Disparities in cardiovascular research output and citations from 52 African countries: a time-trend, bibliometric analysis (1999-2008).
BACKGROUND: Cardiovascular research output and citations of publications from Africa have historically been low yet may be increasing. However, data from the continent are limited. METHODS AND RESULTS: To evaluate the cardiovascular research output and citations from 52 African countries between 1999 and 2008, we created a bibliometric filter to capture cardiovascular research articles published in the Web of Knowledge based on specialist journals and title words. Two coauthors with expertise in cardiovascular medicine tested and refined this filter to achieve >90% precision and recall. We matched retrieved records with their associated citation reports and calculated the running 5-year citation count postpublication, including the year of publication. Publications from Africa were identified by author addresses. South Africa published 872 cardiovascular research papers, Egypt 393, Tunisia 264, and Nigeria 192 between 1999 and 2008. The number of publications increased over the time period for a small number of countries (range 0.1 to 4.8 more publications per year by fractional count). Most countries' citations were low (<50), but citations were greatest for South Africa (7063), Egypt (2557), Tunisia (903), and Nigeria (540). The same countries had the greatest annual increase in 5-year citation index values: 65 (95% CI: 30, 99) for South Africa, 46 (34, 58) for Egypt, 22 (15, 28) for Tunisia, and 8 (2, 14) for Nigeria. The burden of cardiovascular disease had a weak and inconsistent relationship to cardiovascular publications (r(2)=0.07, P=0.05). Greater gross domestic product was associated with more cardiovascular publications in 2008 (r(2)=0.53, P<0.0001). CONCLUSIONS: The increases in cardiovascular research outputs from Africa are concentrated in a few countries. The reasons for regional differences in research outputs require further investigation, particularly relative to competing disease burdens. Higher prioritization of cardiovascular research funding from African countries is warranted.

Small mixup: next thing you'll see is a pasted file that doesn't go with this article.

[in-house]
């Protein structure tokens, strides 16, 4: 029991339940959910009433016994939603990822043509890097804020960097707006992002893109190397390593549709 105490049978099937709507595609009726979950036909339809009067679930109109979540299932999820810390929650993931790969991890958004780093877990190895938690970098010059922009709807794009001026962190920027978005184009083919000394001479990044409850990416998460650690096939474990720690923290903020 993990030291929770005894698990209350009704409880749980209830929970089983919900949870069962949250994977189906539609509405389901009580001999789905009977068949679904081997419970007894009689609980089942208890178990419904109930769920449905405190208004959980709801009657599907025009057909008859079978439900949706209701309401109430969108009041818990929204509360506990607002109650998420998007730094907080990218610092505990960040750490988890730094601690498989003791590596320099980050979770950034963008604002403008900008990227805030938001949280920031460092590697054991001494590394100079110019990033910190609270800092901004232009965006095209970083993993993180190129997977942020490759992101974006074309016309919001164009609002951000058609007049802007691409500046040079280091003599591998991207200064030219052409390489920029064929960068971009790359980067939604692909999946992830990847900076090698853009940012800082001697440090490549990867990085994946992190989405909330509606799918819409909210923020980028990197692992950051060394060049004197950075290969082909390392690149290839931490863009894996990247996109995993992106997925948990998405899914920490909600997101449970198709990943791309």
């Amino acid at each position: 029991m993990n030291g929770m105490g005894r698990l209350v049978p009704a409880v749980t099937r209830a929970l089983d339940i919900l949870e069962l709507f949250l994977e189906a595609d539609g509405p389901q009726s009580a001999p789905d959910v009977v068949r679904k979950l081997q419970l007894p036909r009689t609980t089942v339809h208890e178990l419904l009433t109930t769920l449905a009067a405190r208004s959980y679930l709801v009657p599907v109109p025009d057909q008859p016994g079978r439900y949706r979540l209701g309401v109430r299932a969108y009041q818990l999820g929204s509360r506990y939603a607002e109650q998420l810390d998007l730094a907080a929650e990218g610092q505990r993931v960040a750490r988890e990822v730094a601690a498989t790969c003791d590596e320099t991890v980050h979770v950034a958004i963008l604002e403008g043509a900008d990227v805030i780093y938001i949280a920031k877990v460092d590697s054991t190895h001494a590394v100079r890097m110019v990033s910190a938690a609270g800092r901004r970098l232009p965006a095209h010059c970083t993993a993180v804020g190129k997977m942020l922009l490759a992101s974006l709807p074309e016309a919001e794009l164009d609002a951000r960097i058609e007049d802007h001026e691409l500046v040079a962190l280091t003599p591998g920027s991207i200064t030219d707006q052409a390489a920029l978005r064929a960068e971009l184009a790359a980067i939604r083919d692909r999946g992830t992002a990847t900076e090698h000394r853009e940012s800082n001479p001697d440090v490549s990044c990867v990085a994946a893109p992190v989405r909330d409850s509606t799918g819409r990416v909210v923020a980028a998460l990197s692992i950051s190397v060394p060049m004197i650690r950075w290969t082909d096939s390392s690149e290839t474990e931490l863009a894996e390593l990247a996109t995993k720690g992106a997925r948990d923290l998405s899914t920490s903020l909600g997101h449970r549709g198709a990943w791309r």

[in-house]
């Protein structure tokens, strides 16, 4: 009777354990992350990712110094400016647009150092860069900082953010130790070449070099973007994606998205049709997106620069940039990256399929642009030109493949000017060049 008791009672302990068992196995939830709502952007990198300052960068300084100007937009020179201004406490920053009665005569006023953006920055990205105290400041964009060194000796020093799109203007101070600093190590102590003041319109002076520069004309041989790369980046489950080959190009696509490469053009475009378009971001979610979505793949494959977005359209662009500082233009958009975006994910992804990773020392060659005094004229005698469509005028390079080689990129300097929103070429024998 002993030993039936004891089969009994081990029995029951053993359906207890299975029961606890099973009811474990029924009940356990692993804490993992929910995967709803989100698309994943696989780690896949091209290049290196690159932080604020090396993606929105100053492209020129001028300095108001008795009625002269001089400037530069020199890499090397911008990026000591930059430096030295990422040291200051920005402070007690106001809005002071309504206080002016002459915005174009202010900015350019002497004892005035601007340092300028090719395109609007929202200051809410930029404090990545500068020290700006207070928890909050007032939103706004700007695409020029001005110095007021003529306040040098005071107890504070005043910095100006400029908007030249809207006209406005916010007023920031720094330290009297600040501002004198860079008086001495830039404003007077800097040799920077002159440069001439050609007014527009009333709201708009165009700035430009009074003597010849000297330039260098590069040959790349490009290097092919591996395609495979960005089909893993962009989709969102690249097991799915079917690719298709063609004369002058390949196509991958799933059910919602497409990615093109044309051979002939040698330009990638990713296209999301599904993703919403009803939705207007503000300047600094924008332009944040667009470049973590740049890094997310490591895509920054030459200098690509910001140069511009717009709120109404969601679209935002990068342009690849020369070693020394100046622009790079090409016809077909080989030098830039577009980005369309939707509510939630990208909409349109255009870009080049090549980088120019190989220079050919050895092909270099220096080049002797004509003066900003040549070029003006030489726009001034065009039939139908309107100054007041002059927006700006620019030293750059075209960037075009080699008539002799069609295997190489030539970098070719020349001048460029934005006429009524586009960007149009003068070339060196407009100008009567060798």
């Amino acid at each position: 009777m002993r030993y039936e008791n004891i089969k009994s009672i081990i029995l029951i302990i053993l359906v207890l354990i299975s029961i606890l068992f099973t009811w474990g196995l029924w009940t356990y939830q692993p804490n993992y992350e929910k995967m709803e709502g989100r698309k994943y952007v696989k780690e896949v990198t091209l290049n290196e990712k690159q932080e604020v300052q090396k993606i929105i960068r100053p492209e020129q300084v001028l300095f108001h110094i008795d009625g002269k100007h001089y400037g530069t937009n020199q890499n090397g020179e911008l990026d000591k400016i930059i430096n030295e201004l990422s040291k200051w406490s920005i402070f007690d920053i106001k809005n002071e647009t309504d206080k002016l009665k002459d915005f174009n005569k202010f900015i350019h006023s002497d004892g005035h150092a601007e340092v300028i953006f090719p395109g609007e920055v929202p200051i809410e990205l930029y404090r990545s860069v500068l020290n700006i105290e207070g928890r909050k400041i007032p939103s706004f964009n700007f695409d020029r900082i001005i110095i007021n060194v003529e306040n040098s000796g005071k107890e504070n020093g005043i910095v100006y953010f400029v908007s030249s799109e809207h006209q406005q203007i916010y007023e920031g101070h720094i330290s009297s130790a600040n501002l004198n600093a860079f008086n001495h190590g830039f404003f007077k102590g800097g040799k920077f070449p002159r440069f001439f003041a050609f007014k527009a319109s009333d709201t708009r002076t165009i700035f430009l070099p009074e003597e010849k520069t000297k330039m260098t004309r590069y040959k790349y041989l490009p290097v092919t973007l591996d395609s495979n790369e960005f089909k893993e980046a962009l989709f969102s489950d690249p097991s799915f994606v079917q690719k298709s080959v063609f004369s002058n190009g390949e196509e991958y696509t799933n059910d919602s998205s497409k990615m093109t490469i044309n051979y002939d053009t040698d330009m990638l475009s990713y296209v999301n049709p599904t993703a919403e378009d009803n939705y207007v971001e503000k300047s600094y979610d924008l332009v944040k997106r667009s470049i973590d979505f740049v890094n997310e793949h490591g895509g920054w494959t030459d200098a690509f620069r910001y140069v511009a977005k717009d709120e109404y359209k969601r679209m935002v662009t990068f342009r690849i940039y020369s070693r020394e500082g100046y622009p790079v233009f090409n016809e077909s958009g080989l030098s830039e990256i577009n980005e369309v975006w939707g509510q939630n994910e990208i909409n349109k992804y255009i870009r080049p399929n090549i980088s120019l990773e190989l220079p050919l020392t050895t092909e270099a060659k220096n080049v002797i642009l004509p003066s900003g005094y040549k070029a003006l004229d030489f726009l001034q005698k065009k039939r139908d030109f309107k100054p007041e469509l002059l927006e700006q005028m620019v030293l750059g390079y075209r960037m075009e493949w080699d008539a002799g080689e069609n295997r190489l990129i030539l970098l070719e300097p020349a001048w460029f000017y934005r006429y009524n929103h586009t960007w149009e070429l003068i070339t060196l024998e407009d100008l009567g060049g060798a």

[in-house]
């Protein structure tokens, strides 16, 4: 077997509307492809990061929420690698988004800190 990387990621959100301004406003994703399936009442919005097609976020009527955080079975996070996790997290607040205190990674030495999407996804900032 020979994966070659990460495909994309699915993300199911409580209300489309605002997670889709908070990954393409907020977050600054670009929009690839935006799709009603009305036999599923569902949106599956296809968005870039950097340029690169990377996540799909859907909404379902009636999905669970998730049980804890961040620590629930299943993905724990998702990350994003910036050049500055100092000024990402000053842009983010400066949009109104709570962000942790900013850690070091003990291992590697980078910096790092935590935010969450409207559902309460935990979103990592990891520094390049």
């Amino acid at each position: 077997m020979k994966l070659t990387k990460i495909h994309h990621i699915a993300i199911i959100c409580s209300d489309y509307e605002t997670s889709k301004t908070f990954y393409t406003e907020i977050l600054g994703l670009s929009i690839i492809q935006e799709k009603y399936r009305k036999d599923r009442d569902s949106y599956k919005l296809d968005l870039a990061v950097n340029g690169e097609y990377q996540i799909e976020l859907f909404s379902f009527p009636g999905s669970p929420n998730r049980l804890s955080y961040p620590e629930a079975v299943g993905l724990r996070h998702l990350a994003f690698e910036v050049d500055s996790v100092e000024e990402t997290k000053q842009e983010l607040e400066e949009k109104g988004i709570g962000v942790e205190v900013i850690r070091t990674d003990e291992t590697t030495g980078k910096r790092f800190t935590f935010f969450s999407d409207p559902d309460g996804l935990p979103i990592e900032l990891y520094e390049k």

Bloomfield, GS; Baldridge, A; Agarwal, A; Huffman, MD; Colantonio, LD; Bahiru, E; Ajay, VS; Prabhakaran, P; Lewison, G; Prabhakaran, D
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